Every investor in Scandinavian Tobacco Group A/S (CPH:STG) should be aware of the most powerful shareholder groups. Large companies usually have institutions as shareholders, and we usually see insiders owning shares in smaller companies. Companies that used to be publicly owned tend to have lower insider ownership.
With a market capitalization of kr.13b, Scandinavian Tobacco Group is a decent size, so it is probably on the radar of institutional investors. In the chart below, we can see that institutions are noticeable on the share registry. Let's take a closer look to see what the different types of shareholders can tell us about Scandinavian Tobacco Group.
What Does The Institutional Ownership Tell Us About Scandinavian Tobacco Group?
Many institutions measure their performance against an index that approximates the local market. So they usually pay more attention to companies that are included in major indices.
We can see that Scandinavian Tobacco Group does have institutional investors; and they hold a good portion of the company's stock. This suggests some credibility amongst professional investors. But we can't rely on that fact alone since institutions make bad investments sometimes, just like everyone does. It is not uncommon to see a big share price drop if two large institutional investors try to sell out of a stock at the same time. So it is worth checking the past earnings trajectory of Scandinavian Tobacco Group, (below). Of course, keep in mind that there are other factors to consider, too.
Our data indicates that hedge funds own 10% of Scandinavian Tobacco Group. That catches my attention because hedge funds sometimes try to influence management, or bring about changes that will create near term value for shareholders. Looking at our data, we can see that the largest shareholder is Augustinus Foundation with 26% of shares outstanding. In comparison, the second and third largest shareholders hold about 12% and 10% of the stock.
On looking further, we found that 54% of the shares are owned by the top 4 shareholders. In other words, these shareholders have a meaningful say in the decisions of the company.
While studying institutional ownership for a company can add value to your research, it is also a good practice to research analyst recommendations to get a deeper understand of a stock's expected performance. There are plenty of analysts covering the stock, so it might be worth seeing what they are forecasting, too.
Insider Ownership Of Scandinavian Tobacco Group
While the precise definition of an insider can be subjective, almost everyone considers board members to be insiders. The company management answer to the board and the latter should represent the interests of shareholders. Notably, sometimes top-level managers are on the board themselves.
Insider ownership is positive when it signals leadership are thinking like the true owners of the company. However, high insider ownership can also give immense power to a small group within the company. This can be negative in some circumstances.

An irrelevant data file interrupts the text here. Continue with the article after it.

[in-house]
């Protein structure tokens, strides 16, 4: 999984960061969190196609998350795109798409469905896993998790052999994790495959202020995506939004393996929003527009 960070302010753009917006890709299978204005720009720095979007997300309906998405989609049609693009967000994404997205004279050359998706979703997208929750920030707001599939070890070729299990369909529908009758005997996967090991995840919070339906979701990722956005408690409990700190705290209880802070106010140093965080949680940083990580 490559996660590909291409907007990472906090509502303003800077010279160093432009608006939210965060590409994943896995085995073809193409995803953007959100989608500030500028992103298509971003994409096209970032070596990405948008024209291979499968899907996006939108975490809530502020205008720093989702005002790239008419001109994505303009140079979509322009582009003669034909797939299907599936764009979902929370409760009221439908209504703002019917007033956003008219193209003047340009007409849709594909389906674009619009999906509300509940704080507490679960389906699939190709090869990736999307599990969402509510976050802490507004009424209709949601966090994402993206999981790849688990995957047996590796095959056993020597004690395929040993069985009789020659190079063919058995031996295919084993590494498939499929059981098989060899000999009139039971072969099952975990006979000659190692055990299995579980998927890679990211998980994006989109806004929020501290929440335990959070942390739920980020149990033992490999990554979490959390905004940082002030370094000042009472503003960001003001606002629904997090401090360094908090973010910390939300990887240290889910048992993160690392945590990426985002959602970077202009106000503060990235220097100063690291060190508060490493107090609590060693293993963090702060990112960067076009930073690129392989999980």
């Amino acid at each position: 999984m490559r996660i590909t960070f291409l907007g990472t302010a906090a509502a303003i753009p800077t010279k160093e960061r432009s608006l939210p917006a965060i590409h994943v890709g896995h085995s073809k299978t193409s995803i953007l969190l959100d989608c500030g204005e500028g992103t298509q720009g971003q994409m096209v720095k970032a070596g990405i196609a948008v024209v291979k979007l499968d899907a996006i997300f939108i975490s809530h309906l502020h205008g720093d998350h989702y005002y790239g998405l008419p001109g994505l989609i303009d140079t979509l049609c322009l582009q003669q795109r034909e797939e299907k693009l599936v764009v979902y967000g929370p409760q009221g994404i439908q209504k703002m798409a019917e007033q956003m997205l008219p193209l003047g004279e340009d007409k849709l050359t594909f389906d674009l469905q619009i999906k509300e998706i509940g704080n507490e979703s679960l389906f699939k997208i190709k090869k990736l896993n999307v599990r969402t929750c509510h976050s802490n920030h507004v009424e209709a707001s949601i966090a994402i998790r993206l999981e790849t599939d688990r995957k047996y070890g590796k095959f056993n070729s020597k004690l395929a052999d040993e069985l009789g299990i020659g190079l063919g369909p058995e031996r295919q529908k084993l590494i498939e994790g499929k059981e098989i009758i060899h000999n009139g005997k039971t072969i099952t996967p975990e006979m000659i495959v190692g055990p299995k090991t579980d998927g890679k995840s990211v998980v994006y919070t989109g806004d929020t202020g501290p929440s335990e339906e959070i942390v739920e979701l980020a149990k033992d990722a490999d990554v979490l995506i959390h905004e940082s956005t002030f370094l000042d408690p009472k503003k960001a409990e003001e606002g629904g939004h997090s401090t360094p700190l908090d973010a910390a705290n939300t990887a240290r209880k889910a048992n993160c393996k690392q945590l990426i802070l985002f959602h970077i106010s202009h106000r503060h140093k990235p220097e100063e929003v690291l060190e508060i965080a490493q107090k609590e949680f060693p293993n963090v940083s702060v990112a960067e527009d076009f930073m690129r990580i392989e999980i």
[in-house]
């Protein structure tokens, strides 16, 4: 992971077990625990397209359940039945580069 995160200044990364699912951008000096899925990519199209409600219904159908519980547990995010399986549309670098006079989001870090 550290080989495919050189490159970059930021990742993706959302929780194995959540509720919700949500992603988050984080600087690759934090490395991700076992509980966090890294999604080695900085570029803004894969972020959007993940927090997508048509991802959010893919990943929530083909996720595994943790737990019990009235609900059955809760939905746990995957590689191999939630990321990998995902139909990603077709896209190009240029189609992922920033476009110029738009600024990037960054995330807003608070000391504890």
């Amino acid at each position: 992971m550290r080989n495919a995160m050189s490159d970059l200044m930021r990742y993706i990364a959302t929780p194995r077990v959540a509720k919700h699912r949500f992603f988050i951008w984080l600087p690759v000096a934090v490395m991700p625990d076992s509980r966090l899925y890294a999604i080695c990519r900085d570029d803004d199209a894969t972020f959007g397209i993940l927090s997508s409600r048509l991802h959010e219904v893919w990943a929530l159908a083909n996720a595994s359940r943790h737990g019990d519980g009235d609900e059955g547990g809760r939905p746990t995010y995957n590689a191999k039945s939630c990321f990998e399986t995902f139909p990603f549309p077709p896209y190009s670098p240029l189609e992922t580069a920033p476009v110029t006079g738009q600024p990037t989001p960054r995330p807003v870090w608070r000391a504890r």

Our most recent data indicates that insiders own less than 1% of Scandinavian Tobacco Group A/S. However, it's possible that insiders might have an indirect interest through a more complex structure. It's a big company, so even a small proportional interest can create alignment between the board and shareholders. In this case insiders own kr.41m worth of shares. Arguably, recent buying and selling is just as important to consider. You can click here to see if insiders have been buying or selling.
General Public Ownership
The general public, with a 20% stake in the company, will not easily be ignored. This size of ownership, while considerable, may not be enough to change company policy if the decision is not in sync with other large shareholders.
Private Company Ownership
It seems that Private Companies own 26%, of the Scandinavian Tobacco Group stock. Private companies may be related parties. Sometimes insiders have an interest in a public company through a holding in a private company, rather than in their own capacity as an individual. While it's hard to draw any broad stroke conclusions, it is worth noting as an area for further research.
It's always worth thinking about the different groups who own shares in a company. But to understand Scandinavian Tobacco Group better, we need to consider many other factors. Case in point: We've spotted 1 warning sign for Scandinavian Tobacco Group you should be aware of.
But ultimately it is the future, not the past, that will determine how well the owners of this business will do. Therefore we think it advisable to take a look at this free report showing whether analysts are predicting a brighter future.
NB: Figures in this article are calculated using data from the last twelve months, which refer to the 12-month period ending on the last date of the month the financial statement is dated. This may not be consistent with full year annual report figures.
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